House of Knights Templars
The preceptory of Guiting

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Victoria County History

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William Page (editor)

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1907

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113

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'House of Knights Templars: The preceptory of Guiting', A History of the County of Gloucester: Volume 2 (1907), pp. 113. URL: http://www.british-history.ac.uk/report.aspx?compid=40290 Date accessed: 27 November 2014.


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HOUSE OF KNIGHTS TEMPLARS

29. THE PRECEPTORY OF GUITING

The preceptory of the Templars at Guiting was founded about the middle of the twelfth century. (fn. 1) Gilbert de Lacy and Roger de Waterville gave lands at Guiting; Roger, earl of Hereford, and Roger d'Oilly were among the benefactors of the Templars in Gloucestershire. (fn. 2) At the survey of the lands of the order in 1185, the possessions of the preceptory of Guiting were valued at £11 10s. 6½d. (fn. 3) The preceptories were virtually cells of the head house of the Templars in London, which were established principally for the sake of managing the property of the order. (fn. 4) The community consisted of some serving brethren, a chaplain, and one or more knights under the rule of the preceptor, who was always a knight. After due provision was made for their maintenance and for hospitality, the surplus of the revenues was sent to the Master of the Temple, and transmitted by him to Palestine.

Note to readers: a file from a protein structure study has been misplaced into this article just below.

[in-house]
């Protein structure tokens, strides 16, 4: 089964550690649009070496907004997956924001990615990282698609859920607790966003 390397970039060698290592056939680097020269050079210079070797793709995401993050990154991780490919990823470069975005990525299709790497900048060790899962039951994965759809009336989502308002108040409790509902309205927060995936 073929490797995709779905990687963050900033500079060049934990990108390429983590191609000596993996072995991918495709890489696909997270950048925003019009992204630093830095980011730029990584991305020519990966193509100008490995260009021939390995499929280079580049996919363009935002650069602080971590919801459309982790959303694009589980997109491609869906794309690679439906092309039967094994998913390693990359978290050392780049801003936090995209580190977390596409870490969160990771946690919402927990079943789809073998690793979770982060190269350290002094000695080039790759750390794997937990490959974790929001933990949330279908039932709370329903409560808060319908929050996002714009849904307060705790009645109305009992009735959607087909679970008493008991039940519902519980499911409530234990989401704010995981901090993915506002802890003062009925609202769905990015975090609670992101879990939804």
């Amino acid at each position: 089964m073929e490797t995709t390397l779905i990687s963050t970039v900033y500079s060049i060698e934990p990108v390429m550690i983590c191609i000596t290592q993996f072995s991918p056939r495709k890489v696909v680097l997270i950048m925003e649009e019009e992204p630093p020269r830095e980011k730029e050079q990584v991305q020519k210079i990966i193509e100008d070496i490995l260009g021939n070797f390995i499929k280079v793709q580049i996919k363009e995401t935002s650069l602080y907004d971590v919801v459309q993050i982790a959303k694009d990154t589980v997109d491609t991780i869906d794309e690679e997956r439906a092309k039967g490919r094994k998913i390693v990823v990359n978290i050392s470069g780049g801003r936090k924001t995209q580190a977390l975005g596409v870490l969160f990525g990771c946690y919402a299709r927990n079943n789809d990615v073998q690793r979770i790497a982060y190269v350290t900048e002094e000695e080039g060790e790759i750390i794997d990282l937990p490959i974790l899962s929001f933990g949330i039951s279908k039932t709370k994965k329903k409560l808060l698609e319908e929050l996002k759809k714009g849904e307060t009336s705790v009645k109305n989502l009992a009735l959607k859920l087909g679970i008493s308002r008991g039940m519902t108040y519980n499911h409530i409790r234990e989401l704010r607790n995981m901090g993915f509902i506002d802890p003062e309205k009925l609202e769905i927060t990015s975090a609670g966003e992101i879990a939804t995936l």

The destruction of the order in England has been carefully chronicled. (fn. 5) In obedience to the bull of Clement V, under writs from Edward II, the Templars were suddenly arrested on 8 January, 1308, in all parts of England, and their property was seized for the king. (fn. 6) When they were transferred as prisoners to the Tower of London and to York and Lincoln Castles, in September, 1309, John de Coningston, the preceptor of Guiting, was sent to London. (fn. 7) Of all the Templars who were examined and tortured in England, only two serving brethren and one chaplain were constrained to admit the truth of the charges which were brought against them. (fn. 8) A compromise was at last effected. The Templars agreed to confess that they had erred in believing that the Master of their order, who was a layman, had the power of granting absolution, and that they were therefore guilty of heresy. (fn. 9)

They made a public abjuration of their error, and in June, 1311, were absolved and reconciled to the church. (fn. 10) Their property was confiscated, and a pension of 4d. a day was assigned to them. John de Coningston and six other Templars were sent to different monasteries in the diocese of Worcester to do penance, and their maintenance was a charge on the lands of Temple Guiting. (fn. 11)

Footnotes

1 Dugdale, Mon. vii, 823.
2 Ibid.
3 Ibid.
4 Addison, The Knights Templars, 93.
5 Ibid. 459-559.
6 Addison, The Knights Templars, 464.
7 Ibid. 467, 468.
8 Ibid. 530-7.
9 Ibid. 540.
10 Ibid. 541.
11 Worc. Epis. Reg. Reynolds, fol. 64.